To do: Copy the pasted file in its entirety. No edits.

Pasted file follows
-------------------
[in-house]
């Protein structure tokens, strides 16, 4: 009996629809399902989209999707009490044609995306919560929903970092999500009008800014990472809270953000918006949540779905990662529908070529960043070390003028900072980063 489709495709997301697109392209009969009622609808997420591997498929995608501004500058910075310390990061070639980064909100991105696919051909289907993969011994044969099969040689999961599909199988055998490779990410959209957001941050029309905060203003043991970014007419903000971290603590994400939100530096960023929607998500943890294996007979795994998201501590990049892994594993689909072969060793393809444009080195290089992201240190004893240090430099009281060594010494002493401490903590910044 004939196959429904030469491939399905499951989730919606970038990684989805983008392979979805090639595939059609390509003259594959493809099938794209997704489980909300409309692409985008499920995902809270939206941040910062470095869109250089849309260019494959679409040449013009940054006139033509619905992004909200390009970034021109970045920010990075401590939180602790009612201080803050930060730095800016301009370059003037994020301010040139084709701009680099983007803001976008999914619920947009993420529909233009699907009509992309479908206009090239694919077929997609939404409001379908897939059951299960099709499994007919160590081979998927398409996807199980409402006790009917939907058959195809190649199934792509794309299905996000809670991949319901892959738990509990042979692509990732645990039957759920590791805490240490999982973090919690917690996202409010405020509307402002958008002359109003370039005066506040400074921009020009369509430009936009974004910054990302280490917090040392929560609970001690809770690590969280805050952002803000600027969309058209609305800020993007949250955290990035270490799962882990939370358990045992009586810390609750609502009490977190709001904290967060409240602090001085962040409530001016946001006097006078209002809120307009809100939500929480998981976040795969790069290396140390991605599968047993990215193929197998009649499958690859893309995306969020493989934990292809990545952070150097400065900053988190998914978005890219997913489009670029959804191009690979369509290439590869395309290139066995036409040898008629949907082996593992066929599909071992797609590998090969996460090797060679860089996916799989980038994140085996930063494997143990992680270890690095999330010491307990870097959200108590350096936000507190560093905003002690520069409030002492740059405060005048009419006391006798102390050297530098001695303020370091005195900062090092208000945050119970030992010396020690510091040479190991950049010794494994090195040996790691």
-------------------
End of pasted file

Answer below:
[in-house]
């Protein structure tokens, strides 16, 4: 009996629809399902989209999707009490044609995306919560929903970092999500009008800014990472809270953000918006949540779905990662529908070529960043070390003028900072980063 489709495709997301697109392209009969009622609808997420591997498929995608501004500058910075310390990061070639980064909100991105696919051909289907993969011994044969099969040689999961599909199988055998490779990410959209957001941050029309905060203003043991970014007419903000971290603590994400939100530096960023929607998500943890294996007979795994998201501590990049892994594993689909072969060793393809444009080195290089992201240190004893240090430099009281060594010494002493401490903590910044 004939196959429904030469491939399905499951989730919606970038990684989805983008392979979805090639595939059609390509003259594959493809099938794209997704489980909300409309692409985008499920995902809270939206941040910062470095869109250089849309260019494959679409040449013009940054006139033509619905992004909200390009970034021109970045920010990075401590939180602790009612201080803050930060730095800016301009370059003037994020301010040139084709701009680099983007803001976008999914619920947009993420529909233009699907009509992309479908206009090239694919077929997609939404409001379908897939059951299960099709499994007919160590081979998927398409996807199980409402006790009917939907058959195809190649199934792509794309299905996000809670991949319901892959738990509990042979692509990732645990039957759920590791805490240490999982973090919690917690996202409010405020509307402002958008002359109003370039005066506040400074921009020009369509430009936009974004910054990302280490917090040392929560609970001690809770690590969280805050952002803000600027969309058209609305800020993007949250955290990035270490799962882990939370358990045992009586810390609750609502009490977190709001904290967060409240602090001085962040409530001016946001006097006078209002809120307009809100939500929480998981976040795969790069290396140390991605599968047993990215193929197998009649499958690859893309995306969020493989934990292809990545952070150097400065900053988190998914978005890219997913489009670029959804191009690979369509290439590869395309290139066995036409040898008629949907082996593992066929599909071992797609590998090969996460090797060679860089996916799989980038994140085996930063494997143990992680270890690095999330010491307990870097959200108590350096936000507190560093905003002690520069409030002492740059405060005048009419006391006798102390050297530098001695303020370091005195900062090092208000945050119970030992010396020690510091040479190991950049010794494994090195040996790691």